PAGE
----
Is There A White Chapel In Whitechapel?

Laura Reynolds
By Laura Reynolds Last edited 20 months ago
Is There A White Chapel In Whitechapel?

Whitechapel: is it really named after a white chapel? And if so, is it still there?

The church as it was before it was rebuilt in the 1870s (from the British Newspaper Archives)

The answer is yes; and no.

The chapel is question was St Mary Matfelon, which used to sit on the site that's now home to Altab Ali Park — next to White Church Lane.

The footprint of the old church can still be seen in Altab Ali Park:

Photo: ceridwen

If it doesn't look all that white to you, there's a reason for this, which we'll explore in a moment.

While St Mary is not a surprising name for a church, Matfelon certainly is. According to The Illustrated London News of July 24 1875:

It is, we believe, identical with a Hebrew word that signifies a woman who has become the mother of a son.

It's not clear who this particular woman was in this case. Another theory is that the church was named after Richard Matefelun, a wine merchant living in the area in the 1230s, who may have made a donation to the church.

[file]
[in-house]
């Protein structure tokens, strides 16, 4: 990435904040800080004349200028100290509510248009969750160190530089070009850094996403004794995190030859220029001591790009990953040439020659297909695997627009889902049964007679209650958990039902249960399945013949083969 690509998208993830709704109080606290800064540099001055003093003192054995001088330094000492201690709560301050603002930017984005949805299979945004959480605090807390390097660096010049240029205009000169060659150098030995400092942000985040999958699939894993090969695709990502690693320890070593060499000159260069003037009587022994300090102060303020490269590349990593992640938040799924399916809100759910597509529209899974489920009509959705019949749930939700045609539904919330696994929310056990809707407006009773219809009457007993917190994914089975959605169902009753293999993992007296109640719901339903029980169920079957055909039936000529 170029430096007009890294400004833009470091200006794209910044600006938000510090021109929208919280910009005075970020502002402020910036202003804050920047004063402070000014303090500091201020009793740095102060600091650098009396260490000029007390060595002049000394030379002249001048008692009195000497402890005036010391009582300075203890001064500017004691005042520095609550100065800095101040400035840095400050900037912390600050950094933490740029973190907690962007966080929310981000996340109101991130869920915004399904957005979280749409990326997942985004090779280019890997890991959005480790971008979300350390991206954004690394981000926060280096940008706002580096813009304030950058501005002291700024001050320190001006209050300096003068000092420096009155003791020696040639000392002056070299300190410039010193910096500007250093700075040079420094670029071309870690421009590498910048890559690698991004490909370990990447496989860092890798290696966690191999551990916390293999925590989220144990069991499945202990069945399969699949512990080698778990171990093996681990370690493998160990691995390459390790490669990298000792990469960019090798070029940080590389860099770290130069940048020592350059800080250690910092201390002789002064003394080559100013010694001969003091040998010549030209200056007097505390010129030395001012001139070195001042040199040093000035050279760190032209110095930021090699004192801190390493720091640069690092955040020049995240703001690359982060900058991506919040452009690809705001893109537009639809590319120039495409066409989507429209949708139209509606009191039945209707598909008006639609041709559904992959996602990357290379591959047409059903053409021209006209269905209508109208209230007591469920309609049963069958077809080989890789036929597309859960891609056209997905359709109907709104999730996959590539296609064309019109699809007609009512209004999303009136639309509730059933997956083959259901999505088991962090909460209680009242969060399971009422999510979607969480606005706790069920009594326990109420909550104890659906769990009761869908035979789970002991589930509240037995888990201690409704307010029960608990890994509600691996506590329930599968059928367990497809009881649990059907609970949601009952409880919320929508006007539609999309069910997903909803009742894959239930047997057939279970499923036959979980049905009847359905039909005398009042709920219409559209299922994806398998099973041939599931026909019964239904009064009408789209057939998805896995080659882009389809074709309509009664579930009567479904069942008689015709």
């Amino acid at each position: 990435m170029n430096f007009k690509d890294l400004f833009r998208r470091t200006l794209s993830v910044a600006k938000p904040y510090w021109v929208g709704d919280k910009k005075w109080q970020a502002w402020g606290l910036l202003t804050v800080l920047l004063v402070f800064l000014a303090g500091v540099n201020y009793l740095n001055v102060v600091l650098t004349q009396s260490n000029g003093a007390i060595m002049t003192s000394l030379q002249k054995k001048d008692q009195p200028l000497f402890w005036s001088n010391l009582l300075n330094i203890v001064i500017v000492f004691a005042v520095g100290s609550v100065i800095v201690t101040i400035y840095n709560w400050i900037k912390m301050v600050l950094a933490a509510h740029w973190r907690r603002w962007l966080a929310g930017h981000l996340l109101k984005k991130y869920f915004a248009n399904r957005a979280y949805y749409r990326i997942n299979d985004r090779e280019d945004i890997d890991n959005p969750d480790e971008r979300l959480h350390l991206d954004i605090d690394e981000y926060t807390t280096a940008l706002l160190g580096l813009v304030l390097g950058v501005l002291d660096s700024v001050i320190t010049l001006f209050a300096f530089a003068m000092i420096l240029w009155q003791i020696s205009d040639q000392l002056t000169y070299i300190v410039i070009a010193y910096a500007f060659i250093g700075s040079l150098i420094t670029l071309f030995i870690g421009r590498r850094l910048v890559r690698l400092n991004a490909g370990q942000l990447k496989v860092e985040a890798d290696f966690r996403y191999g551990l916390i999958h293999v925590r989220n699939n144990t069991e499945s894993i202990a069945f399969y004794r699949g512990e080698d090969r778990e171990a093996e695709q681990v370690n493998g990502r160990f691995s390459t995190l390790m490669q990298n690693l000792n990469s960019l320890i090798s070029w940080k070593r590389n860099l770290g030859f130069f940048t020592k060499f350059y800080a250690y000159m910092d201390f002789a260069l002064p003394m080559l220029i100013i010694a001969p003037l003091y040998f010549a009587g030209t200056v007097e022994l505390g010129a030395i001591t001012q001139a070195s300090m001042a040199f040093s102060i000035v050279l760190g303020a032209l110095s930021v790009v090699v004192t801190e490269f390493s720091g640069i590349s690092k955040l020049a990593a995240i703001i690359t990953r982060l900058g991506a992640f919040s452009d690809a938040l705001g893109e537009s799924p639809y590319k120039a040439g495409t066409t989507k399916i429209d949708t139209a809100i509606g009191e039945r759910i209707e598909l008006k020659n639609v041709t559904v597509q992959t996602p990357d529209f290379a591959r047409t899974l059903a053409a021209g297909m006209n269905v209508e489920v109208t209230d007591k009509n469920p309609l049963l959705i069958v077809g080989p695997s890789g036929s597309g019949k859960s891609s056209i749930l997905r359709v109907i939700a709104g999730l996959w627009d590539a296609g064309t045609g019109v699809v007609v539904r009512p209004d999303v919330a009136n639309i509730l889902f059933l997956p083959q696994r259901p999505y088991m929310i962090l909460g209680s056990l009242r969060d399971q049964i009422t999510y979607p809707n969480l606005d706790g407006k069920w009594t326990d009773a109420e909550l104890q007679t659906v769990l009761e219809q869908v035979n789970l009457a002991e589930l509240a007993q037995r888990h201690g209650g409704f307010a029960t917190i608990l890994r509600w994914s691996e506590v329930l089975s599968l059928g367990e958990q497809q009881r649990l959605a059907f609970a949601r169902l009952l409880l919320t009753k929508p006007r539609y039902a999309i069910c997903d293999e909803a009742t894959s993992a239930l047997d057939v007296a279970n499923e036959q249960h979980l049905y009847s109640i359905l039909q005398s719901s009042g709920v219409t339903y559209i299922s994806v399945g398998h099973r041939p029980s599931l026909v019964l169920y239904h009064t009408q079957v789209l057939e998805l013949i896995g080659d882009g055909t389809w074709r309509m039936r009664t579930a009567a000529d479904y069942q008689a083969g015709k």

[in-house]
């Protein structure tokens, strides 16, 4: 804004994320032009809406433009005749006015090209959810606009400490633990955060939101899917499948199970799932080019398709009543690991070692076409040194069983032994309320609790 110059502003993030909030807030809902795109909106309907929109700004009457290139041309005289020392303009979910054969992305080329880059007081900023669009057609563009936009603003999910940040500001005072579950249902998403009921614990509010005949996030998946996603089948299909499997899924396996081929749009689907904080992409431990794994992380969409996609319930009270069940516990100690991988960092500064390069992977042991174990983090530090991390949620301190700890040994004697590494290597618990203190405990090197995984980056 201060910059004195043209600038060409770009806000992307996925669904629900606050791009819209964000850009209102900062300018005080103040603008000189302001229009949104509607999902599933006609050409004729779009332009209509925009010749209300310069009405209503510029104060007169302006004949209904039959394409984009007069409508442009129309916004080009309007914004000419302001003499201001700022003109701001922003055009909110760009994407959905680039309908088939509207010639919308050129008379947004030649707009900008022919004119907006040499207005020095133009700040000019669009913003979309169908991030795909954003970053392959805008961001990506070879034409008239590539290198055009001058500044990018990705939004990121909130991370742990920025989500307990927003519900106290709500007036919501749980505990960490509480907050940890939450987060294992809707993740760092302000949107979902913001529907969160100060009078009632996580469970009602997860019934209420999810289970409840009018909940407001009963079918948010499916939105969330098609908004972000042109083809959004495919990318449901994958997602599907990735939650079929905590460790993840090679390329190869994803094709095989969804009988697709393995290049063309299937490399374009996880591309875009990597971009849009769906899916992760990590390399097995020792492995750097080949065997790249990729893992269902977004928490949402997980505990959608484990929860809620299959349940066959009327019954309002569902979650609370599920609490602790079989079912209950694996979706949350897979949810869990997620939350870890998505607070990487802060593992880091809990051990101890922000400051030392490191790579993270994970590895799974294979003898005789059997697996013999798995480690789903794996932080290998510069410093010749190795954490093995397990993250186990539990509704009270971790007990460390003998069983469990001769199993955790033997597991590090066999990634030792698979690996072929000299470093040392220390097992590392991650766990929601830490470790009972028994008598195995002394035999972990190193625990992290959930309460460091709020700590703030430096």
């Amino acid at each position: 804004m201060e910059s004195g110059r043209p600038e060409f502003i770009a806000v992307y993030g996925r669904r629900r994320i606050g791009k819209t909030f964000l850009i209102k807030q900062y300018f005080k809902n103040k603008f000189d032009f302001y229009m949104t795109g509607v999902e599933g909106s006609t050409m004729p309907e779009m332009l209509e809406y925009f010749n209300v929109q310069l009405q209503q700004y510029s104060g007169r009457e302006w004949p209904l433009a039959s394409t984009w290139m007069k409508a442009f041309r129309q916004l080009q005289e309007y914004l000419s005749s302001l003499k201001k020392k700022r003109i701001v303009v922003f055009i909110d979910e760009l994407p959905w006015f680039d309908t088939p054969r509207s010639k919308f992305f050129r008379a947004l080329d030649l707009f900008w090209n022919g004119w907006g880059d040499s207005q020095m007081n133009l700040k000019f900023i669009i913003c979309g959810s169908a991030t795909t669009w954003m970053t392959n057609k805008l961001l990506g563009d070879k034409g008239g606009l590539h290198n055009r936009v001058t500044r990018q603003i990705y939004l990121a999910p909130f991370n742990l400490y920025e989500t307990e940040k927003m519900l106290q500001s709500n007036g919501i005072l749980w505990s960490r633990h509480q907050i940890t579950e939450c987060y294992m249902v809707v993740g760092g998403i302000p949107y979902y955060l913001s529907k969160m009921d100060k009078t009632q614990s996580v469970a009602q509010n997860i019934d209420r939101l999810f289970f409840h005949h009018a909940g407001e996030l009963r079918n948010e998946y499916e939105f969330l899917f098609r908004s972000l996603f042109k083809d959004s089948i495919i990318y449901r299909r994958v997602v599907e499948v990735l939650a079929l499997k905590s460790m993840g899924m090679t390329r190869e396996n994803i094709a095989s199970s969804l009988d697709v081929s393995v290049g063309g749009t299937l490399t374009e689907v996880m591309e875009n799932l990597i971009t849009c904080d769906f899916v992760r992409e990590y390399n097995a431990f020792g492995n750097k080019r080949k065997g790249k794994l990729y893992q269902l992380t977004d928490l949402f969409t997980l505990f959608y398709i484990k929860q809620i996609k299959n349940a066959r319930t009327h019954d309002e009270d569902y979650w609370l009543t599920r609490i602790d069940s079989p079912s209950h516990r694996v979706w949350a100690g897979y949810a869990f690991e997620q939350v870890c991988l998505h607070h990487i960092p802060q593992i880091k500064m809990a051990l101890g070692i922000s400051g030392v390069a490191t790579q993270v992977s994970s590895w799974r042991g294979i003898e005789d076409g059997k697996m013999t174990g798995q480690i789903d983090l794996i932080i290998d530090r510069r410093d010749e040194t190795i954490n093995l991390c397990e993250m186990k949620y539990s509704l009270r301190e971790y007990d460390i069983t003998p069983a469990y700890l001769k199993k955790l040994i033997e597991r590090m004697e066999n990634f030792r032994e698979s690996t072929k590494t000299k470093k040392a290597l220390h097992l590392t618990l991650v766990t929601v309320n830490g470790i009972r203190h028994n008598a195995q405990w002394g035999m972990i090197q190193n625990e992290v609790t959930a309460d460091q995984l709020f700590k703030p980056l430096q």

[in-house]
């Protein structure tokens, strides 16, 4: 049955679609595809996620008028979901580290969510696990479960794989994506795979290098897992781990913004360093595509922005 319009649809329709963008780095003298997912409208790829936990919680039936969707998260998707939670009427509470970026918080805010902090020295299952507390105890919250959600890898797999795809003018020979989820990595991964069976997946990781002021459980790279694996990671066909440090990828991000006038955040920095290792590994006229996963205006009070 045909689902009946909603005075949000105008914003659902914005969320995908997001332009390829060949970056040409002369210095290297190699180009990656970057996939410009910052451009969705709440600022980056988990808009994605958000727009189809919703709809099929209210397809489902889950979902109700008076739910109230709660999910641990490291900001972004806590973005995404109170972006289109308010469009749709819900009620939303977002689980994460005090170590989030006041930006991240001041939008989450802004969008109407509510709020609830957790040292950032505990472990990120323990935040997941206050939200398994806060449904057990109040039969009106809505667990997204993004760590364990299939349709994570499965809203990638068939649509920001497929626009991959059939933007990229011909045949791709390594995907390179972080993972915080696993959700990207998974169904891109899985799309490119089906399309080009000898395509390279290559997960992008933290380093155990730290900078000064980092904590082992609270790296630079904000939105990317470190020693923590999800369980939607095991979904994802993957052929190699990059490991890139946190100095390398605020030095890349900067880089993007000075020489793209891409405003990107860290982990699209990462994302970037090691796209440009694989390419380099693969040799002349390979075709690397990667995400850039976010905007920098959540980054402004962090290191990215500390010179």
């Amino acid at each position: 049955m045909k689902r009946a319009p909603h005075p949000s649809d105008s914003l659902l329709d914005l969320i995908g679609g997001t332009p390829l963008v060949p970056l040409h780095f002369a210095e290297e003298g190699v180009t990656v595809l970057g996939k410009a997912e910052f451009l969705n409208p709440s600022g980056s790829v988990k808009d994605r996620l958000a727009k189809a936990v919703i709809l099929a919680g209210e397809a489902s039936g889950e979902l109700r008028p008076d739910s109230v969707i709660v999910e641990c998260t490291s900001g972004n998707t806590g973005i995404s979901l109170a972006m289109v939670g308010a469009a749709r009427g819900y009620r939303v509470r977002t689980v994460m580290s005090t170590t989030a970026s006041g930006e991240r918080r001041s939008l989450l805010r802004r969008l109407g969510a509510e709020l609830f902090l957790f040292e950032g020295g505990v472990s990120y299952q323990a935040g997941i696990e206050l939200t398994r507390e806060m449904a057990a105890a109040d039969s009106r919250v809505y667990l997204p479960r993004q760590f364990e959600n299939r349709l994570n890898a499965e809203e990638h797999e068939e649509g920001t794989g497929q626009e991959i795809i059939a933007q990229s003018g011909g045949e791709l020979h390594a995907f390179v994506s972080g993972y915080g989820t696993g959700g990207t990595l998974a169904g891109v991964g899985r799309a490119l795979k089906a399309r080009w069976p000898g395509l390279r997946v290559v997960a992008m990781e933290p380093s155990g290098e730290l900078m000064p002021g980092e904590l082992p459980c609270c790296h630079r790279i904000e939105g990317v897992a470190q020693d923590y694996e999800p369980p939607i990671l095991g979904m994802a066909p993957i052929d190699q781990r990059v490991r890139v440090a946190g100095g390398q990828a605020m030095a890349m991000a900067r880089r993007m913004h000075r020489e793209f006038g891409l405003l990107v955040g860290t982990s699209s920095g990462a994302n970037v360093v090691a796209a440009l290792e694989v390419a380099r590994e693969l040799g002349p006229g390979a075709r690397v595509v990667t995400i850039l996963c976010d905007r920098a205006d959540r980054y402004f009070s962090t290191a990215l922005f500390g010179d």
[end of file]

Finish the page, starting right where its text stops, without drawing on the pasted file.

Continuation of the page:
A timeline of St Mary Matfelon

As you can see, the church has been through a number of incarnations, the last of which was badly damaged during the Blitz, and removed altogether in 1952.

The site was known as St Mary's Gardens until 1998, when it was renamed Altab Ali Park, in commemoration of a local textile worker who was murdered in a racist attack in 1978.

Was the church white?

No; and yes.

According to the London Illustrated News, the incarnation which opened in 1877 was:

of the thirteenth-century Gothic style, built of red brick, with stone dressings

But the original, medieval building was indeed made of white chalk rubble, and known to locals as 'the white chapel' — a name which stuck and quickly the whole area became known as Whitechapel, a name used at least as early as 1344.

An image of the old church was shown in the London Illustrated News in 1875 (see top image), along with an illustration of what the new church was expected to look like at this time:

How the new church, which opened in 1877, was expected to look. Picture from the British Newspaper Archives.

Among those buried in the grounds of the church are Richard Brandon, believed to be the executioner of King Charles I; and the merchant, politician and philanthropist John Cass.

In 2010 the Museum of London undertook an archaeological dig on the site of the churches. No chalk rubble was excavated, but red — and yellow — bricks were.

Feature image: Louis Berk.

Last Updated 10 August 2016